The larger point, though, is: why do you think a “big video sharing site” can do better? Google claims that YouTube is still losing money, despite having every conceivable advantage in terms of cost and revenue. Pushing bits around is never free. Someone always has to pay for it.

  8. Ben: Some people have estimated YouTube’s bandwidth costs are minimal, as they are so big they just use peering agreements. But even if that’s not true, they can buy bandwidth in bulk, which I can’t. And serving videos is their business model.

  9. marcoos: thanks for the tip about VideoBin. I’ve just uploaded the video there and updated the original blog post with it. The download takes longer (throttled?) but it seems to work.

  10. I don’t know what your self-hosted version did, or whether you have a choice about autoplay on videobin or not, but it’s really annoying to open something in a background tab and have it suddenly start sending waves out of your computer’s speakers ;-)

  11. Well, the excessive cost of hosting isn’t surprising at all considering the fact that my browser downloads many megabytes of data each time I load this blog’s front page. Disabling autoplay would be a step in the right direction. Open video hosting would be nice, but the argument isn’t very convincing…

  12. Gerv, great observation about costs of self-hosted bandwidth. This would be an ideal scenario for the use of magnet-based, non-BitTorrent P2P. Shareaza’s G2,Opera’s Unity, AllPeers, and the upcoming FireCoral extension are suggestive of the direction an open solution could take. Anyone up for creating G2Tube??

  13. Dan: You are quite right; your video does look better.

    In response I would say that a) I just typed “ffmpeg2theora”; some careful consideration of options may well have produced a better result; b) it uses the Theora 1.0 encoder which ships with Ubuntu 9.10; everyone acknowledges that the 1.1 encoder is miles better; c) if the file had been half the size, I’d still have broken my bandwidth allowance, and d) I happily admit that I didn’t make the decision on technical grounds.

    If this discussion were all about which was technically better, then it might be different. But I want to promote video standards where the creativity of authors and the enjoyment of viewers doesn’t get taxed. At the moment, that’s Theora. In the future, it may be something else. But that desire is a constant.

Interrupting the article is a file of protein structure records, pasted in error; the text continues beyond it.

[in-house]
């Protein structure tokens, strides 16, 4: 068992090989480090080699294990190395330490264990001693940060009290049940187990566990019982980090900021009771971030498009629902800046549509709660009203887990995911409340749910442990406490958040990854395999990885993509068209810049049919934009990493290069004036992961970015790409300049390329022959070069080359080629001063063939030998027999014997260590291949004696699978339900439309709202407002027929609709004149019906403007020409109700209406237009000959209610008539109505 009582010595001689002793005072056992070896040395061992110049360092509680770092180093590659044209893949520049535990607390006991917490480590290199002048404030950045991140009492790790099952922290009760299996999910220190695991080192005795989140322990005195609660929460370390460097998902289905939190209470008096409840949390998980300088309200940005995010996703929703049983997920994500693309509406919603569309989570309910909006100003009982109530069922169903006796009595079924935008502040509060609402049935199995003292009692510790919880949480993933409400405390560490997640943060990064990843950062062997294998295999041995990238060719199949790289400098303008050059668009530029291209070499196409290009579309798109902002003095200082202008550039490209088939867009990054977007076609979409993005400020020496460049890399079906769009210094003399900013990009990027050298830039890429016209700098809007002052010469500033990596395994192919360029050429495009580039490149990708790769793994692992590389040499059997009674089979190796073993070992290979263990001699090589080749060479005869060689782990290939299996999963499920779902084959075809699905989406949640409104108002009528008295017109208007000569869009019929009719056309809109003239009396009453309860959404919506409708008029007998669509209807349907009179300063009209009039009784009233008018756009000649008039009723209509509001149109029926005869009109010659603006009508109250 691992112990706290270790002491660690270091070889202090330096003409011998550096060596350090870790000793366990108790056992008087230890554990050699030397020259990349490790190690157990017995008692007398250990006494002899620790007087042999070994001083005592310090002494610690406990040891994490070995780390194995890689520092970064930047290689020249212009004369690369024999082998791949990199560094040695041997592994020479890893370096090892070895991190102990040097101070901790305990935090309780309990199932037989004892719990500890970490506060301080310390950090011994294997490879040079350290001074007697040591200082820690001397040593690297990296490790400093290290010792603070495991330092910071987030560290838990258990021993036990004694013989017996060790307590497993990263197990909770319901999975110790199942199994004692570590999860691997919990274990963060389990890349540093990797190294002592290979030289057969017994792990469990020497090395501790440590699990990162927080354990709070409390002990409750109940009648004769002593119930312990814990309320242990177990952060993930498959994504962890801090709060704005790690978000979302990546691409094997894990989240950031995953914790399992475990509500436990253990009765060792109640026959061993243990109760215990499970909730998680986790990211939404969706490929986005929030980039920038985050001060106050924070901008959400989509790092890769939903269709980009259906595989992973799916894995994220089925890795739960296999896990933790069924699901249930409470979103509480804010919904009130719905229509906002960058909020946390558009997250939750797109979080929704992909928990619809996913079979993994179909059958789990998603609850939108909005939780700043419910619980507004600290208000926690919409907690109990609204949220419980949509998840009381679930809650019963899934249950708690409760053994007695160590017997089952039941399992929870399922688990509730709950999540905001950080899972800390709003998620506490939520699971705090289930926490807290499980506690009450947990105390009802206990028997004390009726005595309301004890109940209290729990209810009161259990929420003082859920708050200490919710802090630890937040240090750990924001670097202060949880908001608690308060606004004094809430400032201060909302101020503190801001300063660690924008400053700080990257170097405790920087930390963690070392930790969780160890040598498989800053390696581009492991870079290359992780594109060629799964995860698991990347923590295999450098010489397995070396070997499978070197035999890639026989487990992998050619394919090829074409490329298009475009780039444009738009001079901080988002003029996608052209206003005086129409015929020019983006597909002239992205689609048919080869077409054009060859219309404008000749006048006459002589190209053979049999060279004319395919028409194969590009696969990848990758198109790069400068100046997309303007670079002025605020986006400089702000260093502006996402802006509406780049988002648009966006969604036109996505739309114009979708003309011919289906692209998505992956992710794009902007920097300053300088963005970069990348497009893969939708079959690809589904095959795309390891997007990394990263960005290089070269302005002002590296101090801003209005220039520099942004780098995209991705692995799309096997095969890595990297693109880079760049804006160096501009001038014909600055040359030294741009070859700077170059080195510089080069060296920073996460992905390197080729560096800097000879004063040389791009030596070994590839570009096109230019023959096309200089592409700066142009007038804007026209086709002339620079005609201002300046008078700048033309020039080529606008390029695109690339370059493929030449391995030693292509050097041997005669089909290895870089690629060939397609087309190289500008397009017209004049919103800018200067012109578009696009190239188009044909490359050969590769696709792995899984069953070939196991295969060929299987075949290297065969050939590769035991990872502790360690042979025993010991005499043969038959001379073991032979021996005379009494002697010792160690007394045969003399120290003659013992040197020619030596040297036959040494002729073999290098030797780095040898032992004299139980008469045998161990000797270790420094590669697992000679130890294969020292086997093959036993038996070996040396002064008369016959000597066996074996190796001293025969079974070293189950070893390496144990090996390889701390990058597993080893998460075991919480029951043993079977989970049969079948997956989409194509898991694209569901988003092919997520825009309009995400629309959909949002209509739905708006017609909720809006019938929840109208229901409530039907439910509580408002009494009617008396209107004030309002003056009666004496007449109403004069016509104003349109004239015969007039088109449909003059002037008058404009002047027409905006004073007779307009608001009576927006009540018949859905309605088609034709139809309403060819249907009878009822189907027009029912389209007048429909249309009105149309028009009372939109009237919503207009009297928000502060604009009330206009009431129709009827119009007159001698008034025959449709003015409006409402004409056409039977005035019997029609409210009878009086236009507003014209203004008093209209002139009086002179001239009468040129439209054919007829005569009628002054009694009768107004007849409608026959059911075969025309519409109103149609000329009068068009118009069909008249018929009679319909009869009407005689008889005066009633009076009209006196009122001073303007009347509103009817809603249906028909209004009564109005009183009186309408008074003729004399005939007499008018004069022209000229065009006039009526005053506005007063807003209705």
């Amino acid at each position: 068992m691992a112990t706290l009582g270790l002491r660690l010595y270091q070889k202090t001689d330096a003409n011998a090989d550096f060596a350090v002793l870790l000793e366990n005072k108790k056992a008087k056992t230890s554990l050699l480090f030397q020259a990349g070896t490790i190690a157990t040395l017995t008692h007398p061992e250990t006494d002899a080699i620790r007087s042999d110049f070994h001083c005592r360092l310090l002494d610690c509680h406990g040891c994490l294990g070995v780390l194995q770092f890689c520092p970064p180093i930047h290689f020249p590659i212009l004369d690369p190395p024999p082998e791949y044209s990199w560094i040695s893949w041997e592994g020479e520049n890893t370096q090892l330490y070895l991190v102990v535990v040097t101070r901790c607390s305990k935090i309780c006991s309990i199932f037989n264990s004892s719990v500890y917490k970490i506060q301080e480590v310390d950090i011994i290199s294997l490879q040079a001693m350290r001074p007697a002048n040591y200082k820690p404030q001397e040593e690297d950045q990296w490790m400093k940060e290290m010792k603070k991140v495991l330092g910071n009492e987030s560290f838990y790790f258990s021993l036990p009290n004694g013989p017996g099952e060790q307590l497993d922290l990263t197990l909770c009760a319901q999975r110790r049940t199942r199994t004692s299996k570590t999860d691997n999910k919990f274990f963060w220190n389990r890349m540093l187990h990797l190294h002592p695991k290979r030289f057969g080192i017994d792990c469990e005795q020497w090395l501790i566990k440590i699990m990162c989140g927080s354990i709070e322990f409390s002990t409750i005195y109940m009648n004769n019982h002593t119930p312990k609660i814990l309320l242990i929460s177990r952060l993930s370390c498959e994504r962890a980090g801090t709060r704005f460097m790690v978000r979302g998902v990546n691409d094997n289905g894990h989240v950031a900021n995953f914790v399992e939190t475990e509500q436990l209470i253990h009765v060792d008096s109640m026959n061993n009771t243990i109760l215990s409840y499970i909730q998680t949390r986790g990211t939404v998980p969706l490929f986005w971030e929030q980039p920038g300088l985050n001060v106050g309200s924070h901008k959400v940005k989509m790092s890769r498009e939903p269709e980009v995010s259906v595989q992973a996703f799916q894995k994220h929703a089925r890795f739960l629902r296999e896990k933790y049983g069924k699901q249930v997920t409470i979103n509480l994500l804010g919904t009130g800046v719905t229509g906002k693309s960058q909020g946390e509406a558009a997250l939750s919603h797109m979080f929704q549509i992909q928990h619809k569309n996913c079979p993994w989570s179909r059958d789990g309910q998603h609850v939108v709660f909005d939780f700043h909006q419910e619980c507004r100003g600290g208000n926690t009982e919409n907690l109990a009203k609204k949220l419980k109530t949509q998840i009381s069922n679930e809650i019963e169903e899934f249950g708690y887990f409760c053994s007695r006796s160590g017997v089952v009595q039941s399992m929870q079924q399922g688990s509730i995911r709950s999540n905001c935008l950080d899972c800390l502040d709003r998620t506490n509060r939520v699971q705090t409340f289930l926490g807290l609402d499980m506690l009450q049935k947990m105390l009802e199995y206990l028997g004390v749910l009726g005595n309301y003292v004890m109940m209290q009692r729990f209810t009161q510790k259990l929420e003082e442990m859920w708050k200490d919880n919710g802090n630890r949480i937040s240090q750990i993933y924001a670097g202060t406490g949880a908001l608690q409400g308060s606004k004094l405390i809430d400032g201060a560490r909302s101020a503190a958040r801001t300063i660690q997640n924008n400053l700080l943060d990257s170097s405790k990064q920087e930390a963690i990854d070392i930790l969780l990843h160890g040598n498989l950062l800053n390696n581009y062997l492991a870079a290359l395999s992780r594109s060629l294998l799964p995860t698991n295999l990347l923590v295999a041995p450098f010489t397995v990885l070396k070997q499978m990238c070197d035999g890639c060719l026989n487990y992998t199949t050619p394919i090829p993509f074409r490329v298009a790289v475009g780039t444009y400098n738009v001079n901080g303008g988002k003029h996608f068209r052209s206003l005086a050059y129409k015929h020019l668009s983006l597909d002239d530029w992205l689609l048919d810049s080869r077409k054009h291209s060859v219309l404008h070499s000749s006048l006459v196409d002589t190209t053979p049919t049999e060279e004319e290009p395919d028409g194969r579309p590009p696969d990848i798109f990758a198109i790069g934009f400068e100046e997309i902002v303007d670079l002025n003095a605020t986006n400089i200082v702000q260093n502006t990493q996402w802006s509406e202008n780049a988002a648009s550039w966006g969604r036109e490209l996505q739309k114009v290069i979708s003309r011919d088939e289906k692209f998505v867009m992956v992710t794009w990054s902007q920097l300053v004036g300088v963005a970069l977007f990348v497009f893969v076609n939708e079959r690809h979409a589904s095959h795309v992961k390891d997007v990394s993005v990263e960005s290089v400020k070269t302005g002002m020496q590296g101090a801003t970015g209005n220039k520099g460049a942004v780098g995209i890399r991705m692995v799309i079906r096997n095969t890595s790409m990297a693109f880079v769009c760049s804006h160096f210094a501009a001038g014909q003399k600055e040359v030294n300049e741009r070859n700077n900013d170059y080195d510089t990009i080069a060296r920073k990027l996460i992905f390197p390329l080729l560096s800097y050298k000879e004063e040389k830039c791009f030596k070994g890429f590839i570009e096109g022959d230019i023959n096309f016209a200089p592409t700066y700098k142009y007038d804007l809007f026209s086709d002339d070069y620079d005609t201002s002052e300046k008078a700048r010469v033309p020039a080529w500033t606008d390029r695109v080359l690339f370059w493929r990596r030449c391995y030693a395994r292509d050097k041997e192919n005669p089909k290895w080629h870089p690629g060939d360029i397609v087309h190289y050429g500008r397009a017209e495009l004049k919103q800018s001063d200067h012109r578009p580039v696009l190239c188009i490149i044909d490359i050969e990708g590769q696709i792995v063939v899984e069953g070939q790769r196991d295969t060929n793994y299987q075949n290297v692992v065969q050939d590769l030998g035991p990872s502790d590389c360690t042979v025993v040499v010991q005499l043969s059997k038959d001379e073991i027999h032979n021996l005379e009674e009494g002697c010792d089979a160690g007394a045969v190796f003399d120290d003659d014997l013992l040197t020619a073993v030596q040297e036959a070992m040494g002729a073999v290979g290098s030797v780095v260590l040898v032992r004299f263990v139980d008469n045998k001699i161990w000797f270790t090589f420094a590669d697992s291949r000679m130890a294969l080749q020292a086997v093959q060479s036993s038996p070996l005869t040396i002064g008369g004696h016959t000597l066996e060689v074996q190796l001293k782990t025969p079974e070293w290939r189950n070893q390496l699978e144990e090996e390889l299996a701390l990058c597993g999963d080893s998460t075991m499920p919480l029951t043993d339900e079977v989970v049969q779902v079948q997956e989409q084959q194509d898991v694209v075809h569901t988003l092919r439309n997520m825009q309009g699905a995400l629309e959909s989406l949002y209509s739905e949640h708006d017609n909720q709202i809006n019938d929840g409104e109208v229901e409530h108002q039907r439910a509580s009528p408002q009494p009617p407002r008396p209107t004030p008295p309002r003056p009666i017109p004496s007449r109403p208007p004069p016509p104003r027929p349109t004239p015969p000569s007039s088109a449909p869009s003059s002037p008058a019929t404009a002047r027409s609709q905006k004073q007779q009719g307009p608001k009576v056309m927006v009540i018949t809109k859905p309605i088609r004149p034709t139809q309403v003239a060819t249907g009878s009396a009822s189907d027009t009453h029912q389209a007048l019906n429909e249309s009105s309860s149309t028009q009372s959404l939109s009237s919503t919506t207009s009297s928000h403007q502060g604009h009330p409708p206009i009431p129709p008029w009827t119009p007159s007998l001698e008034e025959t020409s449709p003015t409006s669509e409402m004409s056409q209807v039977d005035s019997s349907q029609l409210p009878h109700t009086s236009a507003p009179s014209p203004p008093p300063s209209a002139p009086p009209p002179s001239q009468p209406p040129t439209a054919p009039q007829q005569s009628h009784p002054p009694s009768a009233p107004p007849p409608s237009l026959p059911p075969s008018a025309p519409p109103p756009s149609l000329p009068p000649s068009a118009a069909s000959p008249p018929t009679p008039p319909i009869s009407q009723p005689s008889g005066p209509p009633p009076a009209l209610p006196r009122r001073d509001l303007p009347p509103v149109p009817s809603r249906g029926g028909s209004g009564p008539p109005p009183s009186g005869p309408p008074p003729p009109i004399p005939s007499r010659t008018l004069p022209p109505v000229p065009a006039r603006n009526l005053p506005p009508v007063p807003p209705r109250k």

And I don’t think it’s inconsistent to make that decision, and then make the point that the technology or support for it could be improved! :-)

  14. Gee, I’d like something (lots of video hosting bandwidth) for nothing too! Unfortunately, TANSTAAFL. YouTube and network effects have unfortunately distanced lots of people from knowing what the real cost of video bandwidth is, and of how bandwidth on major video sites is actually purchased/subsidized.

    Less snarkily, something’s fishy about that hosting setup. On Dreamhost (I suppose I should insert a kickback link here, but I’m too lazy) my current monthly limit seems, if I’m reading the panel right, to be 10505GB, which is vastly more than is necessary to host one 25MB video, even if it gets viewed by many more than a few thousand people. Again from appearances, it looks like my bandwidth limit starts at 4096GB/month and increases by 40GB every week, so it’s not like a currently-confining limit would remain so for long. I’m not paying an arm and a leg for the account, either — $8/month as part of a two-year plan.

    So to me, the real question is: why does your hosting package offer less than 1% of the monthly bandwidth my hosting package offers, at rates which are presumably not less than 1% of my hosting rates?

  15. That bandwidth bill might’ve been slightly less had the video not mysteriously been getting reposted every day on Planet Mozilla.

  16. ant: That’s strange. I edited the post a few times (but without updating the date). Perhaps Planet Mozilla has a bug that it reposts things which get edited?

    Gerv